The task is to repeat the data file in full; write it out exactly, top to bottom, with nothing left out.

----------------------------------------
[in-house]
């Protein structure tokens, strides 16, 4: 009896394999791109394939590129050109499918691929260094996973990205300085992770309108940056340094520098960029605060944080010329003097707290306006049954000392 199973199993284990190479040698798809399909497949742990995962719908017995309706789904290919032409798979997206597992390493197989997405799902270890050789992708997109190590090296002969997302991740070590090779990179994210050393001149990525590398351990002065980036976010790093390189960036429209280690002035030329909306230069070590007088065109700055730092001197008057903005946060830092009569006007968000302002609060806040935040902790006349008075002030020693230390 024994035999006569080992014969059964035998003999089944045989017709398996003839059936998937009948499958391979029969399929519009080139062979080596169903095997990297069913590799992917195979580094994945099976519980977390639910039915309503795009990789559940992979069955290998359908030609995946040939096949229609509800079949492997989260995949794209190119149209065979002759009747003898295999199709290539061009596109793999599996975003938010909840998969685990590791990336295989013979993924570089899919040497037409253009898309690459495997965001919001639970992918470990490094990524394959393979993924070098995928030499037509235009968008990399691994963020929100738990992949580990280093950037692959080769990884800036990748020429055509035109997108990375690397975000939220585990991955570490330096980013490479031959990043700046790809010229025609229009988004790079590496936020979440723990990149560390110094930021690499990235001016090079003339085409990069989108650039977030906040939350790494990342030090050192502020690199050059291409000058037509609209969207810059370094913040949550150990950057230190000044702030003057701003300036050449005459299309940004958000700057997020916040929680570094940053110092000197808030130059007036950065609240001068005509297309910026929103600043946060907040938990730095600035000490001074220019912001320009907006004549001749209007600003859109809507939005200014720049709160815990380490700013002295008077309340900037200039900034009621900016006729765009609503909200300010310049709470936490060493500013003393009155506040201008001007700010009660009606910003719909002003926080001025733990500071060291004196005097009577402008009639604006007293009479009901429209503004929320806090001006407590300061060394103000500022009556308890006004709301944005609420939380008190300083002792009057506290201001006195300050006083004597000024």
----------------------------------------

[in-house]
């Protein structure tokens, strides 16, 4: 009896394999791109394939590129050109499918691929260094996973990205300085992770309108940056340094520098960029605060944080010329003097707290306006049954000392 199973199993284990190479040698798809399909497949742990995962719908017995309706789904290919032409798979997206597992390493197989997405799902270890050789992708997109190590090296002969997302991740070590090779990179994210050393001149990525590398351990002065980036976010790093390189960036429209280690002035030329909306230069070590007088065109700055730092001197008057903005946060830092009569006007968000302002609060806040935040902790006349008075002030020693230390 024994035999006569080992014969059964035998003999089944045989017709398996003839059936998937009948499958391979029969399929519009080139062979080596169903095997990297069913590799992917195979580094994945099976519980977390639910039915309503795009990789559940992979069955290998359908030609995946040939096949229609509800079949492997989260995949794209190119149209065979002759009747003898295999199709290539061009596109793999599996975003938010909840998969685990590791990336295989013979993924570089899919040497037409253009898309690459495997965001919001639970992918470990490094990524394959393979993924070098995928030499037509235009968008990399691994963020929100738990992949580990280093950037692959080769990884800036990748020429055509035109997108990375690397975000939220585990991955570490330096980013490479031959990043700046790809010229025609229009988004790079590496936020979440723990990149560390110094930021690499990235001016090079003339085409990069989108650039977030906040939350790494990342030090050192502020690199050059291409000058037509609209969207810059370094913040949550150990950057230190000044702030003057701003300036050449005459299309940004958000700057997020916040929680570094940053110092000197808030130059007036950065609240001068005509297309910026929103600043946060907040938990730095600035000490001074220019912001320009907006004549001749209007600003859109809507939005200014720049709160815990380490700013002295008077309340900037200039900034009621900016006729765009609503909200300010310049709470936490060493500013003393009155506040201008001007700010009660009606910003719909002003926080001025733990500071060291004196005097009577402008009639604006007293009479009901429209503004929320806090001006407590300061060394103000500022009556308890006004709301944005609420939380008190300083002792009057506290201001006195300050006083004597000024």